On the eve of the Informal Tripartite Social Summit on Flexicurity to be held in Lahti, Finland on the 19 and 20th October 2006, the European Anti Poverty Network (EAPN) urges EU Prime Ministers to make sure that Flexicurity is used to deliver social cohesion and to contribute to the eradication of poverty, for people who are outside the labour market or already stuck in the worse paid, precarious employment.
EAPN is increasingly worried about the direction of the current debate, heralding Flexicurity as the miracle cure for all EU ills. Behind the current political rhetoric about the importance of a balanced approach to flexibility and security, there seems to be an even greater desire to jump to employer’s demands to flexibilise labour law at all costs. The decision by the Commission to delay the publishing of the long-awaited Green Paper on labour law, because of pressure by UNICE, only underlines this fact.
“The current emphasis appears to be too much on making it easier to hire and fire workers, using punitive “make work pay” and “activation policies” to pressure unemployed and vulnerable people into low paid and often precarious jobs, whilst cutting benefits and people’s access to services”, EAPN Director Fintan Farrell declared. “We are concerned that the so-called balanced approach could turn into “flexexploitation”. This cannot be a strategy for socially ethical growth and is only likely to lead to more poverty and social exclusion, for both those in the poorest jobs and those who are furthest from the labour market, as well as undermining basic social values of the EU.”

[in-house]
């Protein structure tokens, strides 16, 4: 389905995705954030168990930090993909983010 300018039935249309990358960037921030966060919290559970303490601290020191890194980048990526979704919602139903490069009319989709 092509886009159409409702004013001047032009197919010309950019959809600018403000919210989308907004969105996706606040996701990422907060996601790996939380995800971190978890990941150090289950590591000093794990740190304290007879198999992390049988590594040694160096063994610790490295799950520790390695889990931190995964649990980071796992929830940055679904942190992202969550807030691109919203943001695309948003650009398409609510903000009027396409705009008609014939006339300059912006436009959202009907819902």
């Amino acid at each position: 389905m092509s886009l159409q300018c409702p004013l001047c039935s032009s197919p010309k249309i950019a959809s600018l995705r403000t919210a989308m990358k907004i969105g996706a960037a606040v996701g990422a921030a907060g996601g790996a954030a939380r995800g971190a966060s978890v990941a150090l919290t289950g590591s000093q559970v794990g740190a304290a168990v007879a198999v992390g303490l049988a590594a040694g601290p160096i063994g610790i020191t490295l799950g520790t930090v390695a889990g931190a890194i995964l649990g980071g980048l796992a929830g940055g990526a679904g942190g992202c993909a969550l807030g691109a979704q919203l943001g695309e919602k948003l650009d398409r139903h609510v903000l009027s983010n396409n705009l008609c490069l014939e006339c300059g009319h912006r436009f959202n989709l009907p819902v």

EAPN therefore calls on the EU ministers to give urgent priority to assessing the impact of Flexicurity policies on people experiencing poverty and to actively involve all stakeholders including people experiencing poverty themselves and the NGOs that support them in the debate. EAPN sets out some essential principals for ensuring a positive flexicurity debate.
EAPN Key Demands:
1) Embedding Flexicurity in an integrated global strategy for decent work, decent income, and a high level of social protection.
2) Ensuring income security and adequate income for a dignified life
3) Guaranteeing access to services
4) Active inclusion and empowerment
5) Defending employment protection and promoting upward flexibility
6) Promoting integrated lifelong learning
7) Tackling the “Poor Job Trap” rather than “Make Work Pay”
8) Investing in flexibility that meet employee’s needs.
9) Impact assessments, monitoring and evaluation.
10) Participation and partnership: No talk about us, without us!
For further information, please contact Audrey Gueudet (Information officer) or Fintan Farrell (Director), tel. +32 2 230 44 55 – fax. +32 2 230 97 33 – E-mail: firstname.lastname@example.org – Website: www.eapn.org